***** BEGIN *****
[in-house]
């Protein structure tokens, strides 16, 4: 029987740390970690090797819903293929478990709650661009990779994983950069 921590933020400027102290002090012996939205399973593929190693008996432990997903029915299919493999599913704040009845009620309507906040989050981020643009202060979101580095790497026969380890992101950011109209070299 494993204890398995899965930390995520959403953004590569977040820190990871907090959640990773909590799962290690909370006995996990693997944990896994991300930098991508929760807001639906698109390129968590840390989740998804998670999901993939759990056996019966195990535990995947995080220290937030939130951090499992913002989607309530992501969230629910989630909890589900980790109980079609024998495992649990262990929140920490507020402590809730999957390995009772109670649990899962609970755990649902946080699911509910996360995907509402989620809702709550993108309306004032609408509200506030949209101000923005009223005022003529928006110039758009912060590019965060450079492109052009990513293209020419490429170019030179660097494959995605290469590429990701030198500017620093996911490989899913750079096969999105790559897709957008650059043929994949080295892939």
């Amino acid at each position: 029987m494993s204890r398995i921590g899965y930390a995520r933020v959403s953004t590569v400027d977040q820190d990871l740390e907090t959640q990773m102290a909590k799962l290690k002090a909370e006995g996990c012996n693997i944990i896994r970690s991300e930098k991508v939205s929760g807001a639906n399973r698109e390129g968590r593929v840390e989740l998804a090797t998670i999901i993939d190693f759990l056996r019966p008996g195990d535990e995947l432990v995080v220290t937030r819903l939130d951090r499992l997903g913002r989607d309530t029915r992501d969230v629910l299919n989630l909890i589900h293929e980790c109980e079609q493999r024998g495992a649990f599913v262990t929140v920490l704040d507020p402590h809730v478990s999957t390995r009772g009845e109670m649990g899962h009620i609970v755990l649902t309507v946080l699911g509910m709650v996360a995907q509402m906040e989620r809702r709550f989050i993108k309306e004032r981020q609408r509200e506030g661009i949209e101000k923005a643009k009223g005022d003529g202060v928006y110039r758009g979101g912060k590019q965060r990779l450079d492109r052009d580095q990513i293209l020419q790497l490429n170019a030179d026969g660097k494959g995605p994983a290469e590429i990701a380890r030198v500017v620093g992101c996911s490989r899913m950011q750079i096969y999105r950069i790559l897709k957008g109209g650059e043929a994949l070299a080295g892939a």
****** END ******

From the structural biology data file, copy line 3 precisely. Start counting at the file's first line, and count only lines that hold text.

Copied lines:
């Amino acid at each position: 029987m494993s204890r398995i921590g899965y930390a995520r933020v959403s953004t590569v400027d977040q820190d990871l740390e907090t959640q990773m102290a909590k799962l290690k002090a909370e006995g996990c012996n693997i944990i896994r970690s991300e930098k991508v939205s929760g807001a639906n399973r698109e390129g968590r593929v840390e989740l998804a090797t998670i999901i993939d190693f759990l056996r019966p008996g195990d535990e995947l432990v995080v220290t937030r819903l939130d951090r499992l997903g913002r989607d309530t029915r992501d969230v629910l299919n989630l909890i589900h293929e980790c109980e079609q493999r024998g495992a649990f599913v262990t929140v920490l704040d507020p402590h809730v478990s999957t390995r009772g009845e109670m649990g899962h009620i609970v755990l649902t309507v946080l699911g509910m709650v996360a995907q509402m906040e989620r809702r709550f989050i993108k309306e004032r981020q609408r509200e506030g661009i949209e101000k923005a643009k009223g005022d003529g202060v928006y110039r758009g979101g912060k590019q965060r990779l450079d492109r052009d580095q990513i293209l020419q790497l490429n170019a030179d026969g660097k494959g995605p994983a290469e590429i990701a380890r030198v500017v620093g992101c996911s490989r899913m950011q750079i096969y999105r950069i790559l897709k957008g109209g650059e043929a994949l070299a080295g892939a």